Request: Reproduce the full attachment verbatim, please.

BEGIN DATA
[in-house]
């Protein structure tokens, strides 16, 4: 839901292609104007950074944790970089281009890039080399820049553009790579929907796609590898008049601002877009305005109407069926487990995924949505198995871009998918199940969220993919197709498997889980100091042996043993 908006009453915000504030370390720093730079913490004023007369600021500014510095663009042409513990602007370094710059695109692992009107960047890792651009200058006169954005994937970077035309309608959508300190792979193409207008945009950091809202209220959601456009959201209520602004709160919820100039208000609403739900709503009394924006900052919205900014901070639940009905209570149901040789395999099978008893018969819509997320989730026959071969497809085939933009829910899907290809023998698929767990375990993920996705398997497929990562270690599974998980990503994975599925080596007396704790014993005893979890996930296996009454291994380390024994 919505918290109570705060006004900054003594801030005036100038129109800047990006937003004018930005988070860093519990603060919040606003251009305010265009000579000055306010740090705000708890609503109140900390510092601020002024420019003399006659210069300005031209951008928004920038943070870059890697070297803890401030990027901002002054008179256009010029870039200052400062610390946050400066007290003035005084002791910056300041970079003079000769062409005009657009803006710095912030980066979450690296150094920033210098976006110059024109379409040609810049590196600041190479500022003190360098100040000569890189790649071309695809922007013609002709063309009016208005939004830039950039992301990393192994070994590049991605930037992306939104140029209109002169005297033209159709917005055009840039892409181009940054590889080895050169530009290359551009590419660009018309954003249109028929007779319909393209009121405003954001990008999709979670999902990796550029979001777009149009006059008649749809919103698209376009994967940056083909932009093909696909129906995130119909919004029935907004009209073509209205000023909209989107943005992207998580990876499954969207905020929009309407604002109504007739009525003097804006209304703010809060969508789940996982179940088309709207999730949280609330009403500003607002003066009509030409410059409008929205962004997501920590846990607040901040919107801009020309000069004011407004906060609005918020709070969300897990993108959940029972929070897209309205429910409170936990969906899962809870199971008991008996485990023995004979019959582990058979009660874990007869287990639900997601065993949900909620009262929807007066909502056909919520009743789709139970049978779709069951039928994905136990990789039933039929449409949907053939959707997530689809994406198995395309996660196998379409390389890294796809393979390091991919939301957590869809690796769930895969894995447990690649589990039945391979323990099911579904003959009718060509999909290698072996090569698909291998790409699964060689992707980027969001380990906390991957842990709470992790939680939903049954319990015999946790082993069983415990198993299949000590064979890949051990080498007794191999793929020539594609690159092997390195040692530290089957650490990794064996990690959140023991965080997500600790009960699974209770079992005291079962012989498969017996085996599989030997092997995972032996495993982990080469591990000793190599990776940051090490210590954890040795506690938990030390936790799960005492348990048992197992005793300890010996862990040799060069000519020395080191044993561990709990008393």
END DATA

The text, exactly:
[in-house]
């Protein structure tokens, strides 16, 4: 839901292609104007950074944790970089281009890039080399820049553009790579929907796609590898008049601002877009305005109407069926487990995924949505198995871009998918199940969220993919197709498997889980100091042996043993 908006009453915000504030370390720093730079913490004023007369600021500014510095663009042409513990602007370094710059695109692992009107960047890792651009200058006169954005994937970077035309309608959508300190792979193409207008945009950091809202209220959601456009959201209520602004709160919820100039208000609403739900709503009394924006900052919205900014901070639940009905209570149901040789395999099978008893018969819509997320989730026959071969497809085939933009829910899907290809023998698929767990375990993920996705398997497929990562270690599974998980990503994975599925080596007396704790014993005893979890996930296996009454291994380390024994 919505918290109570705060006004900054003594801030005036100038129109800047990006937003004018930005988070860093519990603060919040606003251009305010265009000579000055306010740090705000708890609503109140900390510092601020002024420019003399006659210069300005031209951008928004920038943070870059890697070297803890401030990027901002002054008179256009010029870039200052400062610390946050400066007290003035005084002791910056300041970079003079000769062409005009657009803006710095912030980066979450690296150094920033210098976006110059024109379409040609810049590196600041190479500022003190360098100040000569890189790649071309695809922007013609002709063309009016208005939004830039950039992301990393192994070994590049991605930037992306939104140029209109002169005297033209159709917005055009840039892409181009940054590889080895050169530009290359551009590419660009018309954003249109028929007779319909393209009121405003954001990008999709979670999902990796550029979001777009149009006059008649749809919103698209376009994967940056083909932009093909696909129906995130119909919004029935907004009209073509209205000023909209989107943005992207998580990876499954969207905020929009309407604002109504007739009525003097804006209304703010809060969508789940996982179940088309709207999730949280609330009403500003607002003066009509030409410059409008929205962004997501920590846990607040901040919107801009020309000069004011407004906060609005918020709070969300897990993108959940029972929070897209309205429910409170936990969906899962809870199971008991008996485990023995004979019959582990058979009660874990007869287990639900997601065993949900909620009262929807007066909502056909919520009743789709139970049978779709069951039928994905136990990789039933039929449409949907053939959707997530689809994406198995395309996660196998379409390389890294796809393979390091991919939301957590869809690796769930895969894995447990690649589990039945391979323990099911579904003959009718060509999909290698072996090569698909291998790409699964060689992707980027969001380990906390991957842990709470992790939680939903049954319990015999946790082993069983415990198993299949000590064979890949051990080498007794191999793929020539594609690159092997390195040692530290089957650490990794064996990690959140023991965080997500600790009960699974209770079992005291079962012989498969017996085996599989030997092997995972032996495993982990080469591990000793190599990776940051090490210590954890040795506690938990030390936790799960005492348990048992197992005793300890010996862990040799060069000519020395080191044993561990709990008393």